Leonard Richardson and Samy Ruby came up with an architectural style that embraces all these premises and constraints. Resource Oriented Architecture (book). Its interpretation of REST applications (APIs and services) has been broadly adopted by the community and has promoted the proliferation of books, blogs and articles regard this topic. Having in common all of them, the Fielding dissertation.


Disparity of RESTful implementations

Out there, in the wild market of the RESTful applications, we will see applications claiming to be RESTful when the truth is that they don't totally accomplish with the Fielding's constraints.1

Accomplishing all the architectural constraints of REST is not exempt of tradeoff. The community has had to adopt a certain degree of flexibility at the moment of implementing these constraints. As usual, it's a matter of suitability and cost-benefit.

Among the constraints, the Uniform interface stands out from the others. This constraint is especially relevant because is the one that makes us employ the HTTP semantics and contents for representing our business (services, models, etc) in a RESTful way.2

Each implementation of REST differs notably from project to project and from provider to provider. It's understandable since each of them has to deal with different requirements, needs and resources. Ultimately, requirements and needs prevail over the rest.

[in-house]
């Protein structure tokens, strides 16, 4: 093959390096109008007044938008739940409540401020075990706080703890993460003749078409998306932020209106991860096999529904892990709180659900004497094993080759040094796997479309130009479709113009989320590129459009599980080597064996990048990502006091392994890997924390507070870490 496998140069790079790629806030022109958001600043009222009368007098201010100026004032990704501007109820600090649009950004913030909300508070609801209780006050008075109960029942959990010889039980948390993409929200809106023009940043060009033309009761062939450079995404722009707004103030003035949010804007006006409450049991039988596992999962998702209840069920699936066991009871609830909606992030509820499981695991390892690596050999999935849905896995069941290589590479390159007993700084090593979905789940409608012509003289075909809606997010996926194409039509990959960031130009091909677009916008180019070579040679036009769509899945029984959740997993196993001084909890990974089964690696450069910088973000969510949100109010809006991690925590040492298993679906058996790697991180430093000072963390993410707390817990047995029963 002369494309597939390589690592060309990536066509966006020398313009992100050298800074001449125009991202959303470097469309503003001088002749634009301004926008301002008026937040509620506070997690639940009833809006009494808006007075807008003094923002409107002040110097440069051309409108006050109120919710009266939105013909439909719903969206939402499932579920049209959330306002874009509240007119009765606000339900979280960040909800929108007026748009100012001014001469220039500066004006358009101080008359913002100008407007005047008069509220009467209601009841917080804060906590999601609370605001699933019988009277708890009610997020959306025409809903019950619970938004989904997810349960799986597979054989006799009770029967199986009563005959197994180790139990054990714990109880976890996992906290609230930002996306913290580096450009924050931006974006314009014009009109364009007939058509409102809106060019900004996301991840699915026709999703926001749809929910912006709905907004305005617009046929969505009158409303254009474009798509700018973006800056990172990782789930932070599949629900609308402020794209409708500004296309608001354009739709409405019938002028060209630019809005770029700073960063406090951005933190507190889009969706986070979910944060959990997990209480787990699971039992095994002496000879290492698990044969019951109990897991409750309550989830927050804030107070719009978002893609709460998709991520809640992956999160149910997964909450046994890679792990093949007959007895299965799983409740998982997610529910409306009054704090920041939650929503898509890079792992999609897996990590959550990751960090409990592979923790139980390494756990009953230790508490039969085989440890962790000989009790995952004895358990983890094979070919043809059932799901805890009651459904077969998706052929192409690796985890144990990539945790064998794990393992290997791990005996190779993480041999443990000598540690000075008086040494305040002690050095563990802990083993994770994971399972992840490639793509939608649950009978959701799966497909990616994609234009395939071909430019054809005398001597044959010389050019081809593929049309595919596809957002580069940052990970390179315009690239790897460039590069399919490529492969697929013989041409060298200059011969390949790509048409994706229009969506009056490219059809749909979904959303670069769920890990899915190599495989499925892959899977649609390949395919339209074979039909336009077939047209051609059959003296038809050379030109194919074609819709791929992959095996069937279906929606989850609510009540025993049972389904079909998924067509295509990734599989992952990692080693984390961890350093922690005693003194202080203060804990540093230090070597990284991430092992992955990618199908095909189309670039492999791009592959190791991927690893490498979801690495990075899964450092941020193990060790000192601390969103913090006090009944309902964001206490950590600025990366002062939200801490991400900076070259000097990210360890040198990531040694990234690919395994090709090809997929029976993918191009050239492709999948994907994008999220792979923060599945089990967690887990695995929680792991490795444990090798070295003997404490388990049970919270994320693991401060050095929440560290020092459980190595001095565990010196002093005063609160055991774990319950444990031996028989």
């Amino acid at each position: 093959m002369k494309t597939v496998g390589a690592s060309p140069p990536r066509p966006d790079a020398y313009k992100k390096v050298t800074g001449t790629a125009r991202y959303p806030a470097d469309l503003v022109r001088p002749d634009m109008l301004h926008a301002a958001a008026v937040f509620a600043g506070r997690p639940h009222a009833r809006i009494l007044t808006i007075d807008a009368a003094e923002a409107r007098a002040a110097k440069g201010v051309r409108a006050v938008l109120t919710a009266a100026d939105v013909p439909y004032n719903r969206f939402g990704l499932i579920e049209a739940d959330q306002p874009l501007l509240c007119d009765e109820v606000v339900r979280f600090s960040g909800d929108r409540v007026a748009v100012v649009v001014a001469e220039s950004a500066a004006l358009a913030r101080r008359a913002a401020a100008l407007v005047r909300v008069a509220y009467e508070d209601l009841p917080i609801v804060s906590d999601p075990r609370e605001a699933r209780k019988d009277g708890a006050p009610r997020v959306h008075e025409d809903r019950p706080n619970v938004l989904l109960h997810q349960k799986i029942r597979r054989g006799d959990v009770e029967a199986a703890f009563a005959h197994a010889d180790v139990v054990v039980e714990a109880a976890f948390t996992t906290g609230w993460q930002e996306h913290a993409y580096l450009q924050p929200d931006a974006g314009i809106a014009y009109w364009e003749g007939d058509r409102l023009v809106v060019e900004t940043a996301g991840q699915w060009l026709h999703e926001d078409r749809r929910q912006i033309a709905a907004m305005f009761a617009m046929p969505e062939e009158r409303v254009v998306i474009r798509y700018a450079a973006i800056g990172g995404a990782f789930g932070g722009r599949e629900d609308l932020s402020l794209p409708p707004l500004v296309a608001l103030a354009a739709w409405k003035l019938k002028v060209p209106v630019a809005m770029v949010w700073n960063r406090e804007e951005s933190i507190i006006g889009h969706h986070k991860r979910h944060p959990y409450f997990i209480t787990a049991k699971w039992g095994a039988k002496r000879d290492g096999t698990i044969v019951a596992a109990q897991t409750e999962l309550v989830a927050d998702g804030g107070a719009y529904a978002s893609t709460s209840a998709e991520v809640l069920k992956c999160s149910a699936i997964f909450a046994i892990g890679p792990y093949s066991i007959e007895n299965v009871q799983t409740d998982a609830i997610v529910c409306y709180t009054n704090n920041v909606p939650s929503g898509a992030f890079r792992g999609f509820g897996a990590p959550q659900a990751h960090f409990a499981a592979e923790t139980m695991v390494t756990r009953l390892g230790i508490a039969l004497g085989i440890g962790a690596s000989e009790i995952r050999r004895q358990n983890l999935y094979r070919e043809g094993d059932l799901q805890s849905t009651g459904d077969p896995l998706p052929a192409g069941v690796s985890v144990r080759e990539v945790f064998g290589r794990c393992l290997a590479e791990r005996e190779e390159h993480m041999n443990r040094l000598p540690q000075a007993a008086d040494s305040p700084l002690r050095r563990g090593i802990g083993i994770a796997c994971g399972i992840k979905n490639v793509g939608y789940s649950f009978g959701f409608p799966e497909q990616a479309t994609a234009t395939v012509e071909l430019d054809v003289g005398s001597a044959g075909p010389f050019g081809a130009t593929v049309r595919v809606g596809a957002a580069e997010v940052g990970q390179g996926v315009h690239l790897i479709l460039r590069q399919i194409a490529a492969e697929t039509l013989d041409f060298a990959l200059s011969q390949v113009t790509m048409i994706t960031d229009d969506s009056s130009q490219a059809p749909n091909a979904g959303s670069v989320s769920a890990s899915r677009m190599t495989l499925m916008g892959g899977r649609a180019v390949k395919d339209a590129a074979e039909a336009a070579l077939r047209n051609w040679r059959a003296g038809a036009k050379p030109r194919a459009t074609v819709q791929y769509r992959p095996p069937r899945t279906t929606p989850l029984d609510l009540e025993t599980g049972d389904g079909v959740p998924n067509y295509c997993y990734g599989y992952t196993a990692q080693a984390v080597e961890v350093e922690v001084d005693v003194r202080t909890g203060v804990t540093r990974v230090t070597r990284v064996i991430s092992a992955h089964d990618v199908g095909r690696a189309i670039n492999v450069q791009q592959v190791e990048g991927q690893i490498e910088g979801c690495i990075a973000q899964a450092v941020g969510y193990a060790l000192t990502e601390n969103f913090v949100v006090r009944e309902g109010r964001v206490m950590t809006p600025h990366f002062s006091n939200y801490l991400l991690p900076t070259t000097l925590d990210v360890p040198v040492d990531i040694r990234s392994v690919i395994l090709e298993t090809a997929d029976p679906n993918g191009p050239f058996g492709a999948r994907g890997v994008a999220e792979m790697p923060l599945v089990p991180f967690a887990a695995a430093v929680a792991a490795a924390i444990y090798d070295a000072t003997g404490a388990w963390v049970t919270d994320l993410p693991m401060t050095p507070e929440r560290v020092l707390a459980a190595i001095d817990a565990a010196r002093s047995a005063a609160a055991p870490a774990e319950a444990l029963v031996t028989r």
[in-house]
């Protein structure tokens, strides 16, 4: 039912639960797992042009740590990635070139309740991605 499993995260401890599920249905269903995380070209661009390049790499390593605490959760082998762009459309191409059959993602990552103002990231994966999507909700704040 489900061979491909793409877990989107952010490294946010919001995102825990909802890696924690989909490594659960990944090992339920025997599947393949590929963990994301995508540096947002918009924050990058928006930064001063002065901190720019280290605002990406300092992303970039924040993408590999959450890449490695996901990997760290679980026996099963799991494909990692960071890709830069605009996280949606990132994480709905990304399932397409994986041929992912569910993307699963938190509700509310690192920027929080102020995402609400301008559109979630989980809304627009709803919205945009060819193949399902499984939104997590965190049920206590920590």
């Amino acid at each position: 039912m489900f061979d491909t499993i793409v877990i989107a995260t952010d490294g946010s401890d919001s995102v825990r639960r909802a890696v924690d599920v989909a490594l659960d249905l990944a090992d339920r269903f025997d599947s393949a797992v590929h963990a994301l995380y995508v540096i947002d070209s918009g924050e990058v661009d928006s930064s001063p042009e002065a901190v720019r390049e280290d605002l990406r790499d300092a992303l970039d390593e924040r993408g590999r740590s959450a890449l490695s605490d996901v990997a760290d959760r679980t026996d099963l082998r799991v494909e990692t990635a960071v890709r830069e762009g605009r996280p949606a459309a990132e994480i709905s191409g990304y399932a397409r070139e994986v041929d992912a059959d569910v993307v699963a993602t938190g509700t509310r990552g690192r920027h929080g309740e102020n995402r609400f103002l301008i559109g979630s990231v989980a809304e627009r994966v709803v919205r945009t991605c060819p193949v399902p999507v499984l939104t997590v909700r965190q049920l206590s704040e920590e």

1: Does it means they are not RESTful? Well, that's open to debate and opinions. Both things off-topic here.

2 : An example of its relevance is the large number of articles, guides or questions in SE and SO about how to successfully implement the URIs, Http Methods, Http Status, etc; to meet successfully the expectations of the business.

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Now I've searched what is the meaning of REST server and REST client but I could not find a good answer. Could someone explain them?

When in doubt, go to the source: Fielding's dissertation where he defines the REST architectural style.

In Chapter 5, he describes Client-Server as the first of the constraints.